Submitted by Jim Burnett on September 9, 2011 - 12:12am
The treasure trove of unique geology and archeology found in Petrified Forest National Park has just grown by the addition of some 26,000 acres to the park. The recent purchase of a privately-owned ranch within the park's authorized boundaries expands the protected area by about twenty-five percent.
Millions of people visit our national parks each year, and some never leave. See iconic landscapes through the eyes of bed makers, bridge builders, rangers, and wranglers. Rip through rapids, disappear inside canyons, and witness personal transformations from petrified forest to permafrost. Learn what it's like to ditch the mainstream and make a life in our nation's best idea.
One might think that people who are involved in illegal activities would try to avoid attracting the attention of the Proper Authorities, but fortunately for the sake of law and order, that's not always the case. Three cases of Dumb and Dumber from separate parks confirm that crime still doesn't pay.
Looking for a break from shopping, football, and end-of-year hustle and bustle? December is prime time for special programs and events in a number of parks. Here's a sampling in areas from coast to coast.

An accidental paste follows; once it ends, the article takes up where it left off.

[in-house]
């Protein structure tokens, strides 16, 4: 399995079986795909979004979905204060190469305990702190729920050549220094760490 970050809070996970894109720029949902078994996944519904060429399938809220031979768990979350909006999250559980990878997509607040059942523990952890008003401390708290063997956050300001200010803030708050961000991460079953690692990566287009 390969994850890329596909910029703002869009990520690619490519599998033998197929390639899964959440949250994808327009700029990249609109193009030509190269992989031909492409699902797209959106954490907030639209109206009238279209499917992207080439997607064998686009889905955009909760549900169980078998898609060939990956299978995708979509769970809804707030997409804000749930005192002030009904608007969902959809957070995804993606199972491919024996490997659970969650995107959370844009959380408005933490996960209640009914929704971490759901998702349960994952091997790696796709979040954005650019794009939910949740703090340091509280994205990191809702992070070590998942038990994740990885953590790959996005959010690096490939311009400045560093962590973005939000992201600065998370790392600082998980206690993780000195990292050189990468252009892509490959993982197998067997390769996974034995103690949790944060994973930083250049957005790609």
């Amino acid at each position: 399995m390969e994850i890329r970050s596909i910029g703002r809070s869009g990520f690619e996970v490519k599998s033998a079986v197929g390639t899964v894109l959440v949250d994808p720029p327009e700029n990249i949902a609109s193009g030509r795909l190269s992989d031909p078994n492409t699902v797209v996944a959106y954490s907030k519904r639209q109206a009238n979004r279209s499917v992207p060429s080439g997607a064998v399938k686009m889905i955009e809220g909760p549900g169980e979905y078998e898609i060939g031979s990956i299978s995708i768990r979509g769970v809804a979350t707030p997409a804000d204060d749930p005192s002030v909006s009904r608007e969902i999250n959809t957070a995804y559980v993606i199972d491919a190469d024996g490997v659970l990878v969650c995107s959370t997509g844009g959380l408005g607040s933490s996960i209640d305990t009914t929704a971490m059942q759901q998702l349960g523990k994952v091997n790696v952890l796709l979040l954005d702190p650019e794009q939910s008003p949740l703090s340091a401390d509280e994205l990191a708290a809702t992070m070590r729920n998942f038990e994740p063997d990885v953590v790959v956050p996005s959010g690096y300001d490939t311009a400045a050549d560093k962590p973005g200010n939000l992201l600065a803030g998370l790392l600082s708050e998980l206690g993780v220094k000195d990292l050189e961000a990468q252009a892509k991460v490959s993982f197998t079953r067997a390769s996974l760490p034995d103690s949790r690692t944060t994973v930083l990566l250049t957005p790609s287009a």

Submitted by Jim Burnett on September 29, 2009 - 2:52am
In the days before interstate highways made travel faster—and usually a lot less interesting—a road trip to some popular NPS sites included a drive on at least part of Route 66. Fans of the historic highway now have a great new resource for information about the famous route.
Yes, yes, I know that you always consult the Superintendent’s Compendium of designations, closures, permit requirements and other restrictions as required under Title 36 Code of Federal Regulation § 1.7(b) before visiting a national park. But do you really know all you need to know to be a responsible park visitor?
A decade ago, visitors at Petrified Forest National Park were stealing the park’s petrified wood at the rate of 12 tons a year. Warning signage, hefty fines, legal purchase options, and other countermeasures have done some good, but losses continue to mount.
I've told you about private development and Valley Forge National Historical Park, and about private development and Acadia National Park, and about the National Park Service being so poor it has to turn to commercial interests to preserve history. So does it come as any surprise that Congress approved, but failed to fund, expansion of Petrified Forest National Park?
Stumps of stone. Rock palettes that tell stories. Prehistory frozen in place for hundreds of millions of years. Colorful badlands. That's a pretty good way to sum up what you'll find at Petrified Forest National Park.